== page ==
President Putin warns against foreign interference in Russian affairs

President Putin

Russian President Vladimir Putin today angrily rejected what he described as attempts to enforce foreign patterns of democracy on Russia and vowed to preserve the nation’s identity against interference from abroad.

In his first state-of-the nation address since winning a third term in March’s election despite a wave of massive protests in Moscow.

He urged more births, saying a family with three children should be the norm.

On the economy, Mr Putin said he wanted to “de-offshore” Russian business and curb fraud in public spending.

Putin has pursued a tough course on dissent since his inauguration with arrests and searches of opposition activists and introduction of laws that impose heavy fines on protesters and rigid rules on civil society groups.

Speaking to lawmakers, officials and clerics who gathered in the Kremlin’s ornate St George’s Hall, Putin said Russia would follow its own view on democracy and shrug off any “standards enforced on us from outside.”

“Direct or indirect foreign interference in our internal political processes is inadmissible,” he said. “Those who receive money from abroad for their political activities and serve alien interests shouldn’t engage in politics in Russia.”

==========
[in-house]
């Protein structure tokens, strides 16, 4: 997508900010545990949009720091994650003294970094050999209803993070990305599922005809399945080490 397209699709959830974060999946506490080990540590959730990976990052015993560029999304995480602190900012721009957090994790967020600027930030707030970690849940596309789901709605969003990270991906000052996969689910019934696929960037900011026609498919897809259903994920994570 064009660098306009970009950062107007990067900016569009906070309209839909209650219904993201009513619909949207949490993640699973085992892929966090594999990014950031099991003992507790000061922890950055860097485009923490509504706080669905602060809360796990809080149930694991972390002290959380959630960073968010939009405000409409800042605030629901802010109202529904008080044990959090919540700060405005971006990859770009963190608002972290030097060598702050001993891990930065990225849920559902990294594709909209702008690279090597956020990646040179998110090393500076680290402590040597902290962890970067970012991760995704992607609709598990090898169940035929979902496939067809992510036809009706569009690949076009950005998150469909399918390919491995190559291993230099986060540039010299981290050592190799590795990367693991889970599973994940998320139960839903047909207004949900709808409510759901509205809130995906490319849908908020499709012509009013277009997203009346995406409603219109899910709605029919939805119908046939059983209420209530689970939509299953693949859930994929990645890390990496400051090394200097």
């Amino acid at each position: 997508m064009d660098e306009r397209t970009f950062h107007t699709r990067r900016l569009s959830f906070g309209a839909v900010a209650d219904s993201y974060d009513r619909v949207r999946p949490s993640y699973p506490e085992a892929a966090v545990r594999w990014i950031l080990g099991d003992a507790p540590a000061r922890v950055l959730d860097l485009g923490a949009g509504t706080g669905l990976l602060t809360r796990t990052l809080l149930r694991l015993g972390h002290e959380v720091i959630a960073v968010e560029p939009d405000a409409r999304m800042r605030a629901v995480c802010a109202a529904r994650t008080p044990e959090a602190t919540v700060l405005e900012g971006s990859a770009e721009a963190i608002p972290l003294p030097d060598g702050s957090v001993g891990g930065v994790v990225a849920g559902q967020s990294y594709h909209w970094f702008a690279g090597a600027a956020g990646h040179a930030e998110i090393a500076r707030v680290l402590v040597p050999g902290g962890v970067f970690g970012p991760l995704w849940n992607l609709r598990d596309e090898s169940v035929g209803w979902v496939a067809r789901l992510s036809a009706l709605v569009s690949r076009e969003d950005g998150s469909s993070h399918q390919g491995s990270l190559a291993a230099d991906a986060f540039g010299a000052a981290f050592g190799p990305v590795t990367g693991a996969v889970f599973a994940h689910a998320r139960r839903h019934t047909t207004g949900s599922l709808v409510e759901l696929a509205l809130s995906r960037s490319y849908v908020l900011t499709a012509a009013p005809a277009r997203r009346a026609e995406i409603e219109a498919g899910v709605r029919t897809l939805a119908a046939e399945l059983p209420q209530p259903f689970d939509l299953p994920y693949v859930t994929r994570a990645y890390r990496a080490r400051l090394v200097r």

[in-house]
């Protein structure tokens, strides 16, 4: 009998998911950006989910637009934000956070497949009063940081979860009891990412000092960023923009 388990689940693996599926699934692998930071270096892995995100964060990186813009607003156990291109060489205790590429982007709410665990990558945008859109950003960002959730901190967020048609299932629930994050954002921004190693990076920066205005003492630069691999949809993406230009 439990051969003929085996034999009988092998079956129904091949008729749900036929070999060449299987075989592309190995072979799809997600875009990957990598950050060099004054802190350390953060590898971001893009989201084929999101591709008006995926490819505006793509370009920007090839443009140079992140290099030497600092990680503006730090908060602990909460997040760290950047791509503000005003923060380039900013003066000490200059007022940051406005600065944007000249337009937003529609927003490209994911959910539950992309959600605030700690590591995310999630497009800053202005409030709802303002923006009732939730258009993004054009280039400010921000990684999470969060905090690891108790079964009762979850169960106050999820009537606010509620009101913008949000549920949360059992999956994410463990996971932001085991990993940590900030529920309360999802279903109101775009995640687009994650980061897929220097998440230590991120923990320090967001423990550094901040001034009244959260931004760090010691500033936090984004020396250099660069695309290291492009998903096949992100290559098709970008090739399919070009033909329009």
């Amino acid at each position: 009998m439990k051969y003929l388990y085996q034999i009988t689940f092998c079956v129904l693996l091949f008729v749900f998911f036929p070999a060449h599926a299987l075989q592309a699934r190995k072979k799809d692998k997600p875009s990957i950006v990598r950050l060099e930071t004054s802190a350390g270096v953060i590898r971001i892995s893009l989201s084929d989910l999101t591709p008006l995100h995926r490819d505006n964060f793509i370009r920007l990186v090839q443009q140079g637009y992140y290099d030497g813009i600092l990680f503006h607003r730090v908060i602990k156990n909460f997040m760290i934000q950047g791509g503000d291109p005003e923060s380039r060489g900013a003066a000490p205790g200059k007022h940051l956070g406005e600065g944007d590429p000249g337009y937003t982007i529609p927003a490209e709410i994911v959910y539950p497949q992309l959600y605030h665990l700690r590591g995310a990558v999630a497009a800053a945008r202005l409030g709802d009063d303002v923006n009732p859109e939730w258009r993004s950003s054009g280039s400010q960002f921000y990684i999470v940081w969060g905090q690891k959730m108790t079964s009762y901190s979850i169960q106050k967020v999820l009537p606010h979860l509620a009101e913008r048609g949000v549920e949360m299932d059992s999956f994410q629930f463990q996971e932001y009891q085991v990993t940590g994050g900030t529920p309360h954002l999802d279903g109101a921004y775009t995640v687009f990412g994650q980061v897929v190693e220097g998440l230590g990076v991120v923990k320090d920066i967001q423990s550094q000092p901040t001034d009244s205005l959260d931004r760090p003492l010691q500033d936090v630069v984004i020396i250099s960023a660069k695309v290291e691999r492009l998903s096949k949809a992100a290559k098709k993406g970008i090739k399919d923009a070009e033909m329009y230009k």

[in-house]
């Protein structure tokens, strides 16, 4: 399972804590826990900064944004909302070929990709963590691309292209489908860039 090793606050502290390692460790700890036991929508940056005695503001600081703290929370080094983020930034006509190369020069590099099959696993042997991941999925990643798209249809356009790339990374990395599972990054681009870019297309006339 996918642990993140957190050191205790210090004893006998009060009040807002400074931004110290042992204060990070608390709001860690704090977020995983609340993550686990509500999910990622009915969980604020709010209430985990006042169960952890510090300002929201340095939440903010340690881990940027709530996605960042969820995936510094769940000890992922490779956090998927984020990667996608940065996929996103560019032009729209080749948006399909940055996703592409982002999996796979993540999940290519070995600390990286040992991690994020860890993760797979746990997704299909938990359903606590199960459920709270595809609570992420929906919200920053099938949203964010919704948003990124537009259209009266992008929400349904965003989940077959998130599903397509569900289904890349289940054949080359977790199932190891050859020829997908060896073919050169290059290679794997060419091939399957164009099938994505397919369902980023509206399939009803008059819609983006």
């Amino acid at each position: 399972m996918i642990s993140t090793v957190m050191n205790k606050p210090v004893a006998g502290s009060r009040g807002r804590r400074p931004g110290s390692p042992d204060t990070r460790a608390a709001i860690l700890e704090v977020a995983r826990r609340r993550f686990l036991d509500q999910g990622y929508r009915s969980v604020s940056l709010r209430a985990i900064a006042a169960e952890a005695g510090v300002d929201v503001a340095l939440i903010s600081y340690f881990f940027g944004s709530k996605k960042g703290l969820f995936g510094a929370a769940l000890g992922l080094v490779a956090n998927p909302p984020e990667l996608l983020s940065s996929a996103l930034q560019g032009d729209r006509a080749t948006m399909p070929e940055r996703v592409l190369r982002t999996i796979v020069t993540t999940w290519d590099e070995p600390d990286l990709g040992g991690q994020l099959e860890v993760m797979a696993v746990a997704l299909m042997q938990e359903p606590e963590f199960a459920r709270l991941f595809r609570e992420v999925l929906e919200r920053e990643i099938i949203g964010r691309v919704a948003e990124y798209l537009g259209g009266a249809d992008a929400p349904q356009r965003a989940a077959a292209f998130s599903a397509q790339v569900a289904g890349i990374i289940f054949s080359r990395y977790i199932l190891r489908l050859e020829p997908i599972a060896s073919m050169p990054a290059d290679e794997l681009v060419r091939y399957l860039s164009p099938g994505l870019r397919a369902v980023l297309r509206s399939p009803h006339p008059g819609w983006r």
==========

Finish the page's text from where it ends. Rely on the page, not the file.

One of the laws passed by the Kremlin-controlled parliament requires non-governmental organisations that receive foreign funding and engage in vaguely defined political activities to register as “foreign agents,” a move the groups said was aimed to intimidate them and destroy their credibility with Russians for whom “agent” is synonymous with “spy.”

Putin also pledged to support “institutions that represent traditional spiritual values,” a hint at even more state support for the Russian Orthodox Church.

In August, three members of the punk band Pussy Riot were sentenced to two years in prison for performing a protest song in Moscow’s main cathedral. One was released on appeal, but two others are serving their sentences despite international outrage.

Moscow’ task on the global stage will be to preserve its “national and spiritual identity,” Putin said, adding that a strong military should “guarantee Russia’s independence and security.”

He added that Russia would continue to push for “coordinated collective efforts” in dealing with global issues.

The Kremlin has said that its continuous refusal to support international sanctions against Syria’s President Bashar Assad is rooted in international law that bars interference in a sovereign country’s affairs.

Putin sought to boost patriotic feelings by promising to honor heroes of World War I and restoring the historic names of old imperial regiments of the Russian army.

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